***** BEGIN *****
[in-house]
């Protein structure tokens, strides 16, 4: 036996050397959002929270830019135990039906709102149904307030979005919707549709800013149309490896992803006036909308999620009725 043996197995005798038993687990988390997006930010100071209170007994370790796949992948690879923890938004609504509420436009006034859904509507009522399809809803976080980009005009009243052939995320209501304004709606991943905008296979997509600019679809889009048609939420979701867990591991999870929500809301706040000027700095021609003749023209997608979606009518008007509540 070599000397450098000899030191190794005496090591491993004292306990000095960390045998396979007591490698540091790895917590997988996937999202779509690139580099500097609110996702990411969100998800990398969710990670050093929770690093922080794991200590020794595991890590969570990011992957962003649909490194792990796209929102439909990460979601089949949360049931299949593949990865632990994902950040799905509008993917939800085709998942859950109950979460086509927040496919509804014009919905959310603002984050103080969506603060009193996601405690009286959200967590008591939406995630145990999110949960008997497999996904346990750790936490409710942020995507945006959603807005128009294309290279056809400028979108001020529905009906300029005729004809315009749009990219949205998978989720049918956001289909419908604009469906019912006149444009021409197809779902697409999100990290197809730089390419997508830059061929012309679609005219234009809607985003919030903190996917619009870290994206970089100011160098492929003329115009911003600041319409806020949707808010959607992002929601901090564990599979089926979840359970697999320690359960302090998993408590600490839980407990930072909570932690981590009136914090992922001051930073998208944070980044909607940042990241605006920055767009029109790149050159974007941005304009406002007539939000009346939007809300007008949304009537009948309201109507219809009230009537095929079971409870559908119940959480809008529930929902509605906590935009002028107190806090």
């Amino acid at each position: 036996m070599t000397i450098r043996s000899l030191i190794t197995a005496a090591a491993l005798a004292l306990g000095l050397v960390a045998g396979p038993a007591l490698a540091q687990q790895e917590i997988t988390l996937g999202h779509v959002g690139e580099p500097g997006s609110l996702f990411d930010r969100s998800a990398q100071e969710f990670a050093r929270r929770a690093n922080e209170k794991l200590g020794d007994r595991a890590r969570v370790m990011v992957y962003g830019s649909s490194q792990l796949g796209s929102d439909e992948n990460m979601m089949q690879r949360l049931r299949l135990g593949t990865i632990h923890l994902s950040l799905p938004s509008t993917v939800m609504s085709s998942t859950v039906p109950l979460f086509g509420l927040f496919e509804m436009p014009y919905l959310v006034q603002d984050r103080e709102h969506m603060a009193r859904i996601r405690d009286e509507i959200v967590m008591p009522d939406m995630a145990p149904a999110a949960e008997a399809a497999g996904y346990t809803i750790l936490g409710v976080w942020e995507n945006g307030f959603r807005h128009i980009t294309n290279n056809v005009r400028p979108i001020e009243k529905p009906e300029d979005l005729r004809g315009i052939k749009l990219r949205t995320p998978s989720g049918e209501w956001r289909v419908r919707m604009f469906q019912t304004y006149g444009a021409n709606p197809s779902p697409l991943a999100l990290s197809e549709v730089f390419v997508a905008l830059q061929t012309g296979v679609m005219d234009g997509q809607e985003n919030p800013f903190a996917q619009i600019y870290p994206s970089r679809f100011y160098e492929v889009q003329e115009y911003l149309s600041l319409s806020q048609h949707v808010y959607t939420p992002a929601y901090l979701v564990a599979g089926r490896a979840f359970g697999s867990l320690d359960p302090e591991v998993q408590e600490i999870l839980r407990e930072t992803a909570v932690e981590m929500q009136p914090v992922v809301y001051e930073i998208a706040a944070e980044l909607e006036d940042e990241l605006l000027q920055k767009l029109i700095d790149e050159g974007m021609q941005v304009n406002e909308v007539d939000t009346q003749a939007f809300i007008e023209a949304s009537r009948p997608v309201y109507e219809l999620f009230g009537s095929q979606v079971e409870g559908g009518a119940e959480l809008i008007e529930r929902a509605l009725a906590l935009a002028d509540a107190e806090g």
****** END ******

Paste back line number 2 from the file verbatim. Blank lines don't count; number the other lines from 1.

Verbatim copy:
């Protein structure tokens, strides 16, 4: 036996050397959002929270830019135990039906709102149904307030979005919707549709800013149309490896992803006036909308999620009725 043996197995005798038993687990988390997006930010100071209170007994370790796949992948690879923890938004609504509420436009006034859904509507009522399809809803976080980009005009009243052939995320209501304004709606991943905008296979997509600019679809889009048609939420979701867990591991999870929500809301706040000027700095021609003749023209997608979606009518008007509540 070599000397450098000899030191190794005496090591491993004292306990000095960390045998396979007591490698540091790895917590997988996937999202779509690139580099500097609110996702990411969100998800990398969710990670050093929770690093922080794991200590020794595991890590969570990011992957962003649909490194792990796209929102439909990460979601089949949360049931299949593949990865632990994902950040799905509008993917939800085709998942859950109950979460086509927040496919509804014009919905959310603002984050103080969506603060009193996601405690009286959200967590008591939406995630145990999110949960008997497999996904346990750790936490409710942020995507945006959603807005128009294309290279056809400028979108001020529905009906300029005729004809315009749009990219949205998978989720049918956001289909419908604009469906019912006149444009021409197809779902697409999100990290197809730089390419997508830059061929012309679609005219234009809607985003919030903190996917619009870290994206970089100011160098492929003329115009911003600041319409806020949707808010959607992002929601901090564990599979089926979840359970697999320690359960302090998993408590600490839980407990930072909570932690981590009136914090992922001051930073998208944070980044909607940042990241605006920055767009029109790149050159974007941005304009406002007539939000009346939007809300007008949304009537009948309201109507219809009230009537095929079971409870559908119940959480809008529930929902509605906590935009002028107190806090």